Old movies

January 29, 2012

I’ve talked about having watched Gone with the Wind for the first time. And now I’ve finally watched the John Ford Grapes of Wrath, which I’ve owned for ages and ages.

So good. The acting is terrific, especially Henry Fonda, who is as close to the perfect Tom Joad as any one not in one’s own imagination. At the opening I found John Carradine as Jim Casy a bit phony, but that evened out over the course of the film.

It is a radically different story than the novel, due to the removal of the last scene and the more traditionally optimistic (since I believe the novel’s ending is one of hope) conclusion. That’s fine with me, although disappointing. I realize the novel’s ending is difficult and not necessarily well-suited for film.

But the movie also leaves out some parts that, while less significant individually, could have a great deal of influence over the rest of the story.

I love the turtle at the opening of the novel: crossing the road and getting flipped over, but continuing on (at least till Tom comes by to pick him up for Winfield). It might be heavy-handed as a metaphor for the family, but I think it’s effective.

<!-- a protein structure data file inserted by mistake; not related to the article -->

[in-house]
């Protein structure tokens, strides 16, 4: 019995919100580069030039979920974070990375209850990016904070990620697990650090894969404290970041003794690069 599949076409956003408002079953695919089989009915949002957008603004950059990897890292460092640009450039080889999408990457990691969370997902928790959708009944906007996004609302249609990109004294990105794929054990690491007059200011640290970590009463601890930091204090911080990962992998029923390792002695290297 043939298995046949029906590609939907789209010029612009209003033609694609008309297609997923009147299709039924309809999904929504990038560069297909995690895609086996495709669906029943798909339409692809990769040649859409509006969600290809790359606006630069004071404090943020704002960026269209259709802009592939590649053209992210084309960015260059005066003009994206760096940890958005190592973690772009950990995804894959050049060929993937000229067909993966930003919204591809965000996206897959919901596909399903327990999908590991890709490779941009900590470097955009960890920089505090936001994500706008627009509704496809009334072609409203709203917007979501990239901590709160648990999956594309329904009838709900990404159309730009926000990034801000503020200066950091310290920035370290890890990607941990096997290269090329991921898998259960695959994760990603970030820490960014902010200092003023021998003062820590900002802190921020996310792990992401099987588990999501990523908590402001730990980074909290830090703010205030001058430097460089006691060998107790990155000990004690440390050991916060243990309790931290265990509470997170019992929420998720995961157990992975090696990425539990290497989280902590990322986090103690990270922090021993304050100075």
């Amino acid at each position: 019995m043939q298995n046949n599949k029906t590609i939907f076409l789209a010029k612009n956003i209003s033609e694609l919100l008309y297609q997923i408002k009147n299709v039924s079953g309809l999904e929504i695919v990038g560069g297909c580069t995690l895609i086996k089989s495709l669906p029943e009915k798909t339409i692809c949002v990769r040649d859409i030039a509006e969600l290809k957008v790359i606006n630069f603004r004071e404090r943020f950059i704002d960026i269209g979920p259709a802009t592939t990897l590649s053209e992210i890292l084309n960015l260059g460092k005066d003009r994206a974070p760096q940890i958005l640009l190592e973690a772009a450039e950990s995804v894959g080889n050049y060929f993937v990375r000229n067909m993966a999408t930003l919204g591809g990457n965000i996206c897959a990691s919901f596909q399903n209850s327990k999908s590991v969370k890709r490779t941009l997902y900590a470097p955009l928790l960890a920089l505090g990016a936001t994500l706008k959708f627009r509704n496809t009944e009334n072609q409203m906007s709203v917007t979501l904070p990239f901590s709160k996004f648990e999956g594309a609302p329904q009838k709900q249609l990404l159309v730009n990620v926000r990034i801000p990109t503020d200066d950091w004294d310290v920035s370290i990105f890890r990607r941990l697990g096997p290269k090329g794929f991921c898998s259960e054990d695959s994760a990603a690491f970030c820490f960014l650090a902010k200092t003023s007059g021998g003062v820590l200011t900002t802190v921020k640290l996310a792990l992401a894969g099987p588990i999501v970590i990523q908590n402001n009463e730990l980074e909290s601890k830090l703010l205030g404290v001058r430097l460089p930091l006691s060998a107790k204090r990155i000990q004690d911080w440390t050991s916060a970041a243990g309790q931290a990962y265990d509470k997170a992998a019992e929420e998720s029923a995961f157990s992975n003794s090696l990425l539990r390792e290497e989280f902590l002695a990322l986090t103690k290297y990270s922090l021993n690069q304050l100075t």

I don’t understand why so many productions seem to leave out the Wilsons, the couple the family encounters at the beginning of their journey. The Joads have to stop for Grandpa’s death anyway, and the scenes with the Wilsons show how ordinary people could count on each other, a theme to be both contradicted and repeated throughout the story.

Other changes lead, I feel, to the family being treated more as a symbol than as individualized characters, and these changes also detract from the effectiveness of Jim Casy’s overarching messages of humanity’s one spirit and the problematic nature of sin and morality. The film ignores Noah’s difficulties and his leaving, as well as Pa Joad’s guilt at Noah’s condition.  Uncle John’s guilt over the death of his wife and its impact on his feelings for others, especially children, is also not shown, and its lack makes some of the scenes that are included in the film (the hungry children at the camp) less effective.

I did love it, and am happy to have finally seen it. But it makes me wonder what surprises I’m in for when I finally read Gone with the Wind.

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August 15, 2011

A few weeks ago we went to see Grapes of Wrath at the Stratford Shakespeare Festival, which has been getting good reviews this season. We all agreed–an excellent production and some very good acting (especially from Janet Wright as Ma and Tom McCamus as Casy), but somehow some of the truth got wrung out of the story when it got shrunk to 2.5 hours. It means less if you don’t feel the length and breadth of what the Joads do. And I found it led to many of the characters working more as types than as people. Very good to see, but less to feel.